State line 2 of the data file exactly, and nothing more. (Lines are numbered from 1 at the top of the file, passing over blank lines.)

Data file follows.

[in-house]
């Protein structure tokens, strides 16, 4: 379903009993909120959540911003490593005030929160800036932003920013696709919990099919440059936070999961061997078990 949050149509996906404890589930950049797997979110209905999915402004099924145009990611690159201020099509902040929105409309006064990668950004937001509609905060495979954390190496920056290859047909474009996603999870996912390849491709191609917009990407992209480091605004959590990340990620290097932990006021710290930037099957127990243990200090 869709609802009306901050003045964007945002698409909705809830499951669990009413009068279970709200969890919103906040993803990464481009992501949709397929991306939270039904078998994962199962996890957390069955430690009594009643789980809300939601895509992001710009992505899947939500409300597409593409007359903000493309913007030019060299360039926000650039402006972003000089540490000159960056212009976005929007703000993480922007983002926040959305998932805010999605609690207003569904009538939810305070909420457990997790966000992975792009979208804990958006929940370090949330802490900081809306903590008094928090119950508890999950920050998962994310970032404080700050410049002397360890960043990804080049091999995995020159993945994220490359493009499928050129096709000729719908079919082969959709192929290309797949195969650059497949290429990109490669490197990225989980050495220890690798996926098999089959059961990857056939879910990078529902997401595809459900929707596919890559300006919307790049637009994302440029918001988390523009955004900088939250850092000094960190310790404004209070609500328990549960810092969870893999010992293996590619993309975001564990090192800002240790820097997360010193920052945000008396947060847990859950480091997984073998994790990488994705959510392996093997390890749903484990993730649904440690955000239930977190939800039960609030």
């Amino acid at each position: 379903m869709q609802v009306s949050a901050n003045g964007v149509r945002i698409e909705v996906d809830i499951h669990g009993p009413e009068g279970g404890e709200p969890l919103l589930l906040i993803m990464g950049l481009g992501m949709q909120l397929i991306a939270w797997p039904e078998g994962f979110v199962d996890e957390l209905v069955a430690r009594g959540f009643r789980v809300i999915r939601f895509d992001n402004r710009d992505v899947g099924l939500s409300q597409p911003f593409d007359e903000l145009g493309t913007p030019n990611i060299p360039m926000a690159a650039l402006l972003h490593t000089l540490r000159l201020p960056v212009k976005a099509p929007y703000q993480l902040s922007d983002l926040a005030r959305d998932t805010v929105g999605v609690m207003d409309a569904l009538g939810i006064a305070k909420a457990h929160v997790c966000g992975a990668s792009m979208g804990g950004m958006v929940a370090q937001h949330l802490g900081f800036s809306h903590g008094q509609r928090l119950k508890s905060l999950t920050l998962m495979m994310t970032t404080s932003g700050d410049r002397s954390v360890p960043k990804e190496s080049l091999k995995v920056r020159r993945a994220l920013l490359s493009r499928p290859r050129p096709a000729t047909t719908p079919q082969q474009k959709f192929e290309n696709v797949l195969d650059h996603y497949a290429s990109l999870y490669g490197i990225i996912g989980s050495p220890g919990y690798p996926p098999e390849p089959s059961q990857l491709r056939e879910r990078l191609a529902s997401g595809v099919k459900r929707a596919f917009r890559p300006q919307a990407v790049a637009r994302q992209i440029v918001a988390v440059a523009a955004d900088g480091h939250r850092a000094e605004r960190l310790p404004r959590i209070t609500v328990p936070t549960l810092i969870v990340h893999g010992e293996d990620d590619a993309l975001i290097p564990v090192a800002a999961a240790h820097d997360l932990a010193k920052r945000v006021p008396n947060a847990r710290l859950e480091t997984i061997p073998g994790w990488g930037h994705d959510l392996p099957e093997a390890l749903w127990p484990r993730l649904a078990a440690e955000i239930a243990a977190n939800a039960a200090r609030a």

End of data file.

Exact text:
């Protein structure tokens, strides 16, 4: 379903009993909120959540911003490593005030929160800036932003920013696709919990099919440059936070999961061997078990 949050149509996906404890589930950049797997979110209905999915402004099924145009990611690159201020099509902040929105409309006064990668950004937001509609905060495979954390190496920056290859047909474009996603999870996912390849491709191609917009990407992209480091605004959590990340990620290097932990006021710290930037099957127990243990200090 869709609802009306901050003045964007945002698409909705809830499951669990009413009068279970709200969890919103906040993803990464481009992501949709397929991306939270039904078998994962199962996890957390069955430690009594009643789980809300939601895509992001710009992505899947939500409300597409593409007359903000493309913007030019060299360039926000650039402006972003000089540490000159960056212009976005929007703000993480922007983002926040959305998932805010999605609690207003569904009538939810305070909420457990997790966000992975792009979208804990958006929940370090949330802490900081809306903590008094928090119950508890999950920050998962994310970032404080700050410049002397360890960043990804080049091999995995020159993945994220490359493009499928050129096709000729719908079919082969959709192929290309797949195969650059497949290429990109490669490197990225989980050495220890690798996926098999089959059961990857056939879910990078529902997401595809459900929707596919890559300006919307790049637009994302440029918001988390523009955004900088939250850092000094960190310790404004209070609500328990549960810092969870893999010992293996590619993309975001564990090192800002240790820097997360010193920052945000008396947060847990859950480091997984073998994790990488994705959510392996093997390890749903484990993730649904440690955000239930977190939800039960609030």